The recent combination of rain and sunshine has put my garden into overdrive. We’ve been weeding and trimming and pruning and mowing, just to keep up with the growth. Frankly, the weekly green bin picked up by Recology hasn’t been enough to handle even an eighth of our yard, let alone the whole lot.
The situation has got me thinking a lot about composting. I love the idea of returning my kitchen waste and yard trimmings to the soil. Unfortunately, I’ve been going about it all wrong.
For years, I’ve had three standard compost bins (you know, the kind that are given away as promotions for county wide programs) that I’ve routinely tossed my leftover kitchen veggies into. I even knew that I had to alternate between “green” material and “brown” material to provide a mix of material that works better for composting. Yet, while my compost eventually rots and breaks down into a small pile of rich dirt in the bottom of the bin, it never actually produces the kind of rich compost that I’ve seen in other gardens or at nurseries.
My first stop in my search for a better system was online; the Sierra Club has a simple video primer about composting which gave me a basic understanding of composting science. The video promotes the use of a compost tumbler, which I prefer to go without for now, but it did teach me that my proportions of the “brown” carbon material and the “green” nitrogen material were way off. In order to get the ratio right, I need to add a lot more carbon to my compost.
However, my yard doesn’t have a lot of “brown” material to offer. I’ve got a couple of leafing bushes that I can collect the leaves from, dried fallen leaves from the Monterey cypress and newspapers to create carbon from. The problem is, that the Monterey cypress leaves are fairly acidic and the newspapers provide bulk carbon, but not a lot of nutrition. So, I’ll have to find a lot more carbon for my compost, not always easy in Pacifica, where we have a lot of evergreen vegetation.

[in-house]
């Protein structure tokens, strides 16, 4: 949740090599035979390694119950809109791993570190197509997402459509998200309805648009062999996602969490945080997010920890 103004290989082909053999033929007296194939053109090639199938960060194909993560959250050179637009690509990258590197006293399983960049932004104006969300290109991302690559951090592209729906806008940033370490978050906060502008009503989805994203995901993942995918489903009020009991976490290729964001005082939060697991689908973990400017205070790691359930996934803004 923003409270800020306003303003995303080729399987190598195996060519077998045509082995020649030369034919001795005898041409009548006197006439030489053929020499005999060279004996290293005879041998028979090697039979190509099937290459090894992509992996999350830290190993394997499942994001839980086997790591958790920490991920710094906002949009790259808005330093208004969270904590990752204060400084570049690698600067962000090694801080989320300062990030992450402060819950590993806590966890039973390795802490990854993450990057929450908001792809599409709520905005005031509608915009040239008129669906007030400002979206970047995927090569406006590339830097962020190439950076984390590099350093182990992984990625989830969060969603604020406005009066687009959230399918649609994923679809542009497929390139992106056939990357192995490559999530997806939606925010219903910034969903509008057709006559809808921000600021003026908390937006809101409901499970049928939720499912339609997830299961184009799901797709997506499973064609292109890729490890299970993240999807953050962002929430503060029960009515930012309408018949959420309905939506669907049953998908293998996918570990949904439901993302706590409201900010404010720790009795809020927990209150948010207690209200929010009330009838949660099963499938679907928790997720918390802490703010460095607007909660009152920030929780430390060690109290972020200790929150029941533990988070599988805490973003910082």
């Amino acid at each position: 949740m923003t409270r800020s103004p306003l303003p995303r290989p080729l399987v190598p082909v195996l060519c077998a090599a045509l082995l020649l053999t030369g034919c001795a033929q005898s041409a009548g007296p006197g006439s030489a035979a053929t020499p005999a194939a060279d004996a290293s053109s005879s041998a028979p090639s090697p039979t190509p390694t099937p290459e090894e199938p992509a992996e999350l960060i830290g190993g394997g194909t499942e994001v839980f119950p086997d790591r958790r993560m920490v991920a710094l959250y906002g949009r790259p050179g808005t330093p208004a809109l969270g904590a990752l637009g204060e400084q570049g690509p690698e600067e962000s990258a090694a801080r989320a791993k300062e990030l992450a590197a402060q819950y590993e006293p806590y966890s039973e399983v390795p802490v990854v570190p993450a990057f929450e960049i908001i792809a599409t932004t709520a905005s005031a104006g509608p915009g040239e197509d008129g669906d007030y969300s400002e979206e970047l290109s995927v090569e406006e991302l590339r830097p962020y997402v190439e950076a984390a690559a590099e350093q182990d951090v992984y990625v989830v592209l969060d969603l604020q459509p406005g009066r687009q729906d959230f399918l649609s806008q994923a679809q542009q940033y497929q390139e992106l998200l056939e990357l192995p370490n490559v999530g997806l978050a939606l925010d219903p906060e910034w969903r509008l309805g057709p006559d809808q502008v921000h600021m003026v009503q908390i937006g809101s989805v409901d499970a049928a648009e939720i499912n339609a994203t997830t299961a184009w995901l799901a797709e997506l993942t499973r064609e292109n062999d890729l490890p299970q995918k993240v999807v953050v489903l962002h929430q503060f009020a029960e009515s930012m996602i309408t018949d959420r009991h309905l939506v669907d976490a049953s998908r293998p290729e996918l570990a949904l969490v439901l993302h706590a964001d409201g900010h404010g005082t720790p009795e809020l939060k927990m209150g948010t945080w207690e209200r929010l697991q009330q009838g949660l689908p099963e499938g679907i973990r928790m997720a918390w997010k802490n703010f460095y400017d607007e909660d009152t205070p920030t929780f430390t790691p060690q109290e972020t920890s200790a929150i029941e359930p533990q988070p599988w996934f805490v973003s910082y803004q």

So, my next stop was the East Bay, to ask the advice of our friends and gardening mentors, Dr. Luz Calvo and Dr. Catriona Esquibel, how they create their gardener’s gold. Dr. Calvo mentioned that she’s faced similar challenges getting compost to take, that is, until she introduced chicken and rabbit manure to the mix. Apparently, this greatly encourages microbial activity and elevates the temperature of the compost. The bedding used to house chickens, ducks or rabbits is especially useful since the bedding (usually straw or pine chips) provides the carbon and comes “pre-mixed” with the animal droppings. In addition, she mentioned that she’s had to go carbon hunting in her neighborhood to collect enough material to amend her compost with the correct ratio of carbon and nitrogen for a quality soil.
The conversation quickly evolved to a discussion about the myriad benefits of poly-culture, the interrelationship of farm animals and gardens, and worm bin maintenance. I left their garden with a new purpose: find more carbon.
So, in summary, here’s what I’ve learned thus far about composting in Pacifica:
- In order to make the compost “hot” enough, you’ll need a lot of dry brown material to add to your kitchen waste for a quality product.
- Livestock bedding and manure greatly increases your composts productivity
- Keep your compost pile in the sunniest location you have available
- If composting in bins, you’ll need several that you can rotate until the compost soil can be harvested. Dr. Calvo recommends that you have one bin that you “feed” and one that you let “rest”. The compost needs time to “rebuild” as soil after it spends time breaking down.
- Compost in Pacifica needs shelter, since the fog and rain tend to make the compost rot, rather than break down into soil. Compost needs to be damp, not wet.
The benefits of composting are incredible, and with a little effort, you too can turn your trash into Gardener’s Gold.